Arthritis

What is it?

This is a degenerative condition of the elbow joint whereby the cartilage becomes damaged or is worn away over time. Arthritis is an unusual occurrence in the elbow due to its highly congruent joint surface and strong supportive ligaments.

Why does it occur?

The majority of patients with elbow arthritis have previously sustained damage to the joint either by fracture or dislocation. The joint surface becomes uneven and new bone can form irregularly (osteophytes) restricting movement. Alternatively some suffer as a result of activity involving overloading/use of the joint causing degenerative wear and tear.

 

What are the symptoms?

Elbow arthritis is most commonly associated with pain, stiffness and swelling particularly after periods of increased activity. Some experience a creaking sensation felt when moving the elbow or restricted movement. Where loose bodies can be present in the joint, patients may experience elbow ‘locking’, with symptoms resolving after shaking the affected arm and displacing the fragments within the joint.

How is it diagnosed?

Your treating doctor will ask you a series of questions to establish whether you have any risk factors for arthritis and the severity of your symptoms.  They will also carry out a detailed examination of your joints.  In most cases the diagnosis is confirmed with an x-ray but occasionally further tests or scans may be required.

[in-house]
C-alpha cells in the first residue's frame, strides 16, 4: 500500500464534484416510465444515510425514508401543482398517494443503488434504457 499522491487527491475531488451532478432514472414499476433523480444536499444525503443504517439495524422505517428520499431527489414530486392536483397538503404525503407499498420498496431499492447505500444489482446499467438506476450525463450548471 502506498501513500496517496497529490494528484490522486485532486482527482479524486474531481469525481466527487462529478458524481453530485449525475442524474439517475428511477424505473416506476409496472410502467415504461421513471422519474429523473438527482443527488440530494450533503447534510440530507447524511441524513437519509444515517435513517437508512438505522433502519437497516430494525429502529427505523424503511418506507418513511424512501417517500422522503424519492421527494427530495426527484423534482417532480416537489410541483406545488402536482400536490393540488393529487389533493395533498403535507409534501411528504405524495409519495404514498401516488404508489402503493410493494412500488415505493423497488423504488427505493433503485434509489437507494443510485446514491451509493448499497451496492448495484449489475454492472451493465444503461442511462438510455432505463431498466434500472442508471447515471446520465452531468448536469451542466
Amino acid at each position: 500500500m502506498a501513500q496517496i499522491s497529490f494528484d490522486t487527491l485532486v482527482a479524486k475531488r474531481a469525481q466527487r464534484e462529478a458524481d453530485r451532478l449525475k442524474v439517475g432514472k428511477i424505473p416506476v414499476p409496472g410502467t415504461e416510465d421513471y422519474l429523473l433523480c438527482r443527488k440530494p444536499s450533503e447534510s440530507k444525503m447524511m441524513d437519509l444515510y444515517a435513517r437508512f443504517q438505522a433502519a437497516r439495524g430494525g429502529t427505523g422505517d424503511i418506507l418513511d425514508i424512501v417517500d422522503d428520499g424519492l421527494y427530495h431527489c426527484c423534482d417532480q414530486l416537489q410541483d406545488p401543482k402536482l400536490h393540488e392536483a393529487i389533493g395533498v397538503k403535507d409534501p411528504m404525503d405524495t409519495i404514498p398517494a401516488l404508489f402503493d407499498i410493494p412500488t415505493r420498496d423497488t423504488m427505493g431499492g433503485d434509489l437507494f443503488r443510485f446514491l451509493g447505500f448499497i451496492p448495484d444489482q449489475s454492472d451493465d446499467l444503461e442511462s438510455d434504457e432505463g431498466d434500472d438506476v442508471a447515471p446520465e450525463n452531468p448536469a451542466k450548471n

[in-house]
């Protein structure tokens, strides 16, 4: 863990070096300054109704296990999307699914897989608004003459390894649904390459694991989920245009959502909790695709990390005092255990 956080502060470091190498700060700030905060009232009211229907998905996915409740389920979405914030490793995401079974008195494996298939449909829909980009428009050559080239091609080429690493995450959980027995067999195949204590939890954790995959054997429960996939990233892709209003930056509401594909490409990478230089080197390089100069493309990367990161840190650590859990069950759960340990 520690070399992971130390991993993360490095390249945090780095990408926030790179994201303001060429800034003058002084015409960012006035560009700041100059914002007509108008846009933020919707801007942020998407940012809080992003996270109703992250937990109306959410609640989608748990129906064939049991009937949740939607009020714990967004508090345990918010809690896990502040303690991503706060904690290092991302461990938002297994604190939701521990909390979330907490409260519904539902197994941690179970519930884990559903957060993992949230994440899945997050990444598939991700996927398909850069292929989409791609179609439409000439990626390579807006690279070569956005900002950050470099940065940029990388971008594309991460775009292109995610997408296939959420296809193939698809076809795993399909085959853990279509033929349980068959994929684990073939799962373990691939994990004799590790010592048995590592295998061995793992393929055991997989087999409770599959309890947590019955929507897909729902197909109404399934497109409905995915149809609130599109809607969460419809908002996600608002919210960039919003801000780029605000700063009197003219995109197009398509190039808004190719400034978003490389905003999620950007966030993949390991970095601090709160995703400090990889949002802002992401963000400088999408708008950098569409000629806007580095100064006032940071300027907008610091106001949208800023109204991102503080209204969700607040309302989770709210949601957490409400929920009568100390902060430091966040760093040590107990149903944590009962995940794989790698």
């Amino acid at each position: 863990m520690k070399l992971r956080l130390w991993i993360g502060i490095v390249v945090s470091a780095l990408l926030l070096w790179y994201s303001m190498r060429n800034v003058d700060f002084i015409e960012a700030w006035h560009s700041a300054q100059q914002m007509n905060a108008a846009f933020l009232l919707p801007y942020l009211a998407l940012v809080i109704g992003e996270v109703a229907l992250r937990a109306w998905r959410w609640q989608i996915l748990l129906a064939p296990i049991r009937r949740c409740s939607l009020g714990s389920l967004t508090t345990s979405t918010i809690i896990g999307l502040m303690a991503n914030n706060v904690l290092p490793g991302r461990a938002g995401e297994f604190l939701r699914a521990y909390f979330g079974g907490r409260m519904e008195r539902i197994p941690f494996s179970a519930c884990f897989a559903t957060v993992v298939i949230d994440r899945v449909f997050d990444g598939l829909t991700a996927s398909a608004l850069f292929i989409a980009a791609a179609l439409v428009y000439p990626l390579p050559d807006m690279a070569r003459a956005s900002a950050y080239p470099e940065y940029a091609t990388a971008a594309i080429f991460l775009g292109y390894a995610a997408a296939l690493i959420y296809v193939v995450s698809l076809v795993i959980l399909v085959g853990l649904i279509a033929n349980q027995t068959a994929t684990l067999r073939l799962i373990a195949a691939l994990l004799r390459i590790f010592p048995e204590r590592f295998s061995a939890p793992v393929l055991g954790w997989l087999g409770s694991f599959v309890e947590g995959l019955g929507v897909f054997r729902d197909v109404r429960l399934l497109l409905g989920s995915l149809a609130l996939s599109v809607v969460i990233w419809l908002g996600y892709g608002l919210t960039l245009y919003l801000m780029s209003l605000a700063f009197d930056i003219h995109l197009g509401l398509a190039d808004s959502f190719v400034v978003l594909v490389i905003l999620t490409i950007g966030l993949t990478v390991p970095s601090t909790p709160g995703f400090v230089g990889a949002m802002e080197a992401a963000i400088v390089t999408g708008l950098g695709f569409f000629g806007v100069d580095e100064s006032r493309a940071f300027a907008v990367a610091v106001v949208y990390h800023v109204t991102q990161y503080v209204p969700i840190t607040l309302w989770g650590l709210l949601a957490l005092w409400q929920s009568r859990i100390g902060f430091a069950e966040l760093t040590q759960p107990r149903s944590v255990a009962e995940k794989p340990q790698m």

How is it treated?

The best course of treatment for elbow arthritis depends the part of the joint affected, your general health, activity levels and symptom severity. Conservative options should be trialled and exhausted prior to consideration of surgical management. There are three articulations within the elbow joint and your clinician should identify exactly what aspect is affected prior to initiating treatment. Contributing factors are numerous and should be excluded appropriately.

 

1. Non-surgical treatment


Options include lifestyle modification in combination with analgesia.  Physiotherapy in the early stages is known to delay the onset and stiffness severity, or failing this steroid injections can be beneficial in reducing inflammation. Alternatively a course of hyaluronic acid injections acts to lubricate and cushion the joint producing an analgesic effect.

2. Surgical treatment

If non-surgical measures fail surgery may be indicated to relieve pain and improve function.  Arthroscopy, or keyhole surgery is often considered in those with less severe arthritis involving multiple small incisions around the elbow joint. This is often done as a day case, and involves the use of instruments to remove loose bodies and smooth joint surfaces. Burring away of new altered bony spurs, ‘osteophytes’ that may be impinging local soft tissues would also be possible via keyhole surgery.

 

Where the joint surface has worn away completely, options are more focused on joint replacement. Some patients may be deemed unsuitable due to being too young or active. In these cases alternative surgical options may include a release of the contracted joint capsule via keyhole surgery or replacement of the joint surface using the patient’s own body tissue.

 

The definitive plan will depend on a case by case basis, and all the options will be discussed including the risks and benefits during your consultation.